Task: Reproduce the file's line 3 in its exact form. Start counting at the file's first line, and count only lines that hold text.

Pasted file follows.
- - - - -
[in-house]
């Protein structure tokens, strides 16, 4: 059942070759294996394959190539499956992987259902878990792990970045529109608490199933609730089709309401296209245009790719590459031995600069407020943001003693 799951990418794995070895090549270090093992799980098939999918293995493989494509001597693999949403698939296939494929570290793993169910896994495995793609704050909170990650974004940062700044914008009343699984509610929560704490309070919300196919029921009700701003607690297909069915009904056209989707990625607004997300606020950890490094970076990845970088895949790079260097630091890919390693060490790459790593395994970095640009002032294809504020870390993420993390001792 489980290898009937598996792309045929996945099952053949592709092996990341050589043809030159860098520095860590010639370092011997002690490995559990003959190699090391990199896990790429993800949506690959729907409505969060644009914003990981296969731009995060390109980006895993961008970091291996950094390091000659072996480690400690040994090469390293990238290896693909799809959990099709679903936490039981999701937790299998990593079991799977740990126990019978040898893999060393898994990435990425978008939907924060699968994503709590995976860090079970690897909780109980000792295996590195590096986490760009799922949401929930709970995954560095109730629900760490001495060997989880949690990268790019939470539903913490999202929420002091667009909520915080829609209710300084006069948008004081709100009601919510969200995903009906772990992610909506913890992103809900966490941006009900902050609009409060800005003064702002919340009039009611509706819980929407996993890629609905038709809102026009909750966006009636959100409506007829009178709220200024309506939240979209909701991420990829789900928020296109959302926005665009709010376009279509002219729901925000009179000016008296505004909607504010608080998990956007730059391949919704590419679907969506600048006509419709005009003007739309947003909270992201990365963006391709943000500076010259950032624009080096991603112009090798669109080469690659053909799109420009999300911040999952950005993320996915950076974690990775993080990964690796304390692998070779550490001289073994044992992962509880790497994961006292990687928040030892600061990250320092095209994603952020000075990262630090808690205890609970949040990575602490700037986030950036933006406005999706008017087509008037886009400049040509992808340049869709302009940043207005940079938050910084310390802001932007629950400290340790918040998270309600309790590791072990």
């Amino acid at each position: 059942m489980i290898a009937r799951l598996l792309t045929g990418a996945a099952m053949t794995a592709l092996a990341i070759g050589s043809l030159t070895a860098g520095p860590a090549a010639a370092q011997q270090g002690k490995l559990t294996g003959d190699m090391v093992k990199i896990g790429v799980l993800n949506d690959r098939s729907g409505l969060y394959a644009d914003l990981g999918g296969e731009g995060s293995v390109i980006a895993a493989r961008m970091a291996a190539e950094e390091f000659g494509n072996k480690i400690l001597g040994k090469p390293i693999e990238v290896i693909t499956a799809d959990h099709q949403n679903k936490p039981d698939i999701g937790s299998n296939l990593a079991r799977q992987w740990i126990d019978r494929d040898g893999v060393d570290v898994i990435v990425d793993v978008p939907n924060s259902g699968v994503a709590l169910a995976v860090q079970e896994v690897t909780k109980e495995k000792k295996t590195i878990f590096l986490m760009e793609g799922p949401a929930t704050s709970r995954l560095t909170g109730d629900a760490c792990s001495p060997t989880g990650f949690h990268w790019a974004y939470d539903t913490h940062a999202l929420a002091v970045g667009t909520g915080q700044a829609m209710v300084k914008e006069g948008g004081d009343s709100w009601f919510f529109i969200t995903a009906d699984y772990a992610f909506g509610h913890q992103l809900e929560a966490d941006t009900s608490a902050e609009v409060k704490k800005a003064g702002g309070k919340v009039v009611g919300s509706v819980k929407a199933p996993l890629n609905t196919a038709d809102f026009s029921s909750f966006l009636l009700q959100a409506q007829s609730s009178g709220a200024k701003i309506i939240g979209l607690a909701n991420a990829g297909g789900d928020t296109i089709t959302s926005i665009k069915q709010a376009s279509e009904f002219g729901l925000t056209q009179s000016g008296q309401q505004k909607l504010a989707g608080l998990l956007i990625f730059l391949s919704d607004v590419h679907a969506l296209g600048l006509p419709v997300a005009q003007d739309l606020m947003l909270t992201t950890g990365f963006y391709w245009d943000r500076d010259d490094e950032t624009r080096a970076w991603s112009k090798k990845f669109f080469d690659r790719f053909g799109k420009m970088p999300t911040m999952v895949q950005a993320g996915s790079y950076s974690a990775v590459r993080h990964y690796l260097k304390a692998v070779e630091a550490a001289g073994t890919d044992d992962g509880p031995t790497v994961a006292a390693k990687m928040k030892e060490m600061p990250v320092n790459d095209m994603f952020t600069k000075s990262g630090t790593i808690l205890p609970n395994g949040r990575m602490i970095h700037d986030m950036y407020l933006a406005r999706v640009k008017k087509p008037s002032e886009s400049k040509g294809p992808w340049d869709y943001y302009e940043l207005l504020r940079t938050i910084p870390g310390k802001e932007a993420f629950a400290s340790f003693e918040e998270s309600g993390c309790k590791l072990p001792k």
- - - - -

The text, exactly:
């Amino acid at each position: 059942m489980i290898a009937r799951l598996l792309t045929g990418a996945a099952m053949t794995a592709l092996a990341i070759g050589s043809l030159t070895a860098g520095p860590a090549a010639a370092q011997q270090g002690k490995l559990t294996g003959d190699m090391v093992k990199i896990g790429v799980l993800n949506d690959r098939s729907g409505l969060y394959a644009d914003l990981g999918g296969e731009g995060s293995v390109i980006a895993a493989r961008m970091a291996a190539e950094e390091f000659g494509n072996k480690i400690l001597g040994k090469p390293i693999e990238v290896i693909t499956a799809d959990h099709q949403n679903k936490p039981d698939i999701g937790s299998n296939l990593a079991r799977q992987w740990i126990d019978r494929d040898g893999v060393d570290v898994i990435v990425d793993v978008p939907n924060s259902g699968v994503a709590l169910a995976v860090q079970e896994v690897t909780k109980e495995k000792k295996t590195i878990f590096l986490m760009e793609g799922p949401a929930t704050s709970r995954l560095t909170g109730d629900a760490c792990s001495p060997t989880g990650f949690h990268w790019a974004y939470d539903t913490h940062a999202l929420a002091v970045g667009t909520g915080q700044a829609m209710v300084k914008e006069g948008g004081d009343s709100w009601f919510f529109i969200t995903a009906d699984y772990a992610f909506g509610h913890q992103l809900e929560a966490d941006t009900s608490a902050e609009v409060k704490k800005a003064g702002g309070k919340v009039v009611g919300s509706v819980k929407a199933p996993l890629n609905t196919a038709d809102f026009s029921s909750f966006l009636l009700q959100a409506q007829s609730s009178g709220a200024k701003i309506i939240g979209l607690a909701n991420a990829g297909g789900d928020t296109i089709t959302s926005i665009k069915q709010a376009s279509e009904f002219g729901l925000t056209q009179s000016g008296q309401q505004k909607l504010a989707g608080l998990l956007i990625f730059l391949s919704d607004v590419h679907a969506l296209g600048l006509p419709v997300a005009q003007d739309l606020m947003l909270t992201t950890g990365f963006y391709w245009d943000r500076d010259d490094e950032t624009r080096a970076w991603s112009k090798k990845f669109f080469d690659r790719f053909g799109k420009m970088p999300t911040m999952v895949q950005a993320g996915s790079y950076s974690a990775v590459r993080h990964y690796l260097k304390a692998v070779e630091a550490a001289g073994t890919d044992d992962g509880p031995t790497v994961a006292a390693k990687m928040k030892e060490m600061p990250v320092n790459d095209m994603f952020t600069k000075s990262g630090t790593i808690l205890p609970n395994g949040r990575m602490i970095h700037d986030m950036y407020l933006a406005r999706v640009k008017k087509p008037s002032e886009s400049k040509g294809p992808w340049d869709y943001y302009e940043l207005l504020r940079t938050i910084p870390g310390k802001e932007a993420f629950a400290s340790f003693e918040e998270s309600g993390c309790k590791l072990p001792k």